It’s easy to become complacent about the boys, to believe that just because I’ve been around all their lives, I get them. It’s therefore always a bit of a wake-up when I discover that I’m totally wrong about something.
Most recently this was brought home to me by The Art Book For Children. I got this from the library partly on a whim, partly by a recommendation, and thought it might well be one of those library books which is hardly opened. I loved making art as a child, but I was never much interested in learning about art history. The boys, who show only minimal enthusiasm for drawing, I thought would be similarly uninterested.
Then again, I could have reminded myself that I don’t always make good predictions about their reading interests. Only a few weeks ago I was surprised when Ryan, for his bedtime reading, worked us all the way through a book on shells — one aimed at children years older than him, talking about things like layers of calcium carbonate and how the structure thereof differs between a snail shell and an egg shell. Then he started us re-reading it again immediately after having finished.
He was the same one who picked out the art book and brought it to me. And yes, it’s written in an engaging style, and skips around to various artists from various times, so it doesn’t read like an art history book so much as an eclectic introduction to the wide world of art. (It would probably be better categorized as “art appreciation.”) Ryan seems more interested than Nathan; on the second night we looked at it he took me back to the Botticelli page for a re-reading. They both spent some time examining the page of optical illusions, and they both wanted to skip the Picasso page.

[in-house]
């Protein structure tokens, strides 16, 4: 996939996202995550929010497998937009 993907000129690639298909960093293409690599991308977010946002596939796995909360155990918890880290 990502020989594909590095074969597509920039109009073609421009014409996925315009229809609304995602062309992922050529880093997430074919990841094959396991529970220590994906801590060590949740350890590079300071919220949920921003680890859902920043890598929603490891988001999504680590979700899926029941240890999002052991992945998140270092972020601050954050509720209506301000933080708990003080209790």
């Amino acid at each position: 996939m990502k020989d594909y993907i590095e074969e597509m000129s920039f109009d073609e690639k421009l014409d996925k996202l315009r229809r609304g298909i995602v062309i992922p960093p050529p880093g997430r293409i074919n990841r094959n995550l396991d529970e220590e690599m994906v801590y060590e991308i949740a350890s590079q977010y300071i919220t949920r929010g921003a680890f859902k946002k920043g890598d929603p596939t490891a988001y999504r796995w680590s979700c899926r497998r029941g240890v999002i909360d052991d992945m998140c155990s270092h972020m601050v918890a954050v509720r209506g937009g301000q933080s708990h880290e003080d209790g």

This is yet another reminder to me that they are simply in a different place in their lives. My world is full of ideas or subjects that I’ve chosen to pursue or not to pursue — and if I’m not careful, that choosing has ossified into a knee-jerk reaction. I am interested in biology, pre-modern history, and fiber arts; I’m not interested in politics, sports, and art history. I sometimes forget that the world is vast and fascinating and I am still just a neophyte in it, and that in any case I am a vastly different person from who I was even a few years ago.
But the boys, with fewer preconceptions, engage differently. That doesn’t mean they aren’t capable of arbitrary snap judgments — when I try them on a new recipe I hold my breath. But they haven’t already written off art history as probably boring, so a book about art doesn’t generate the same automatic reaction in them as it does in me.
Thank goodness. Because I’m enjoying this book too.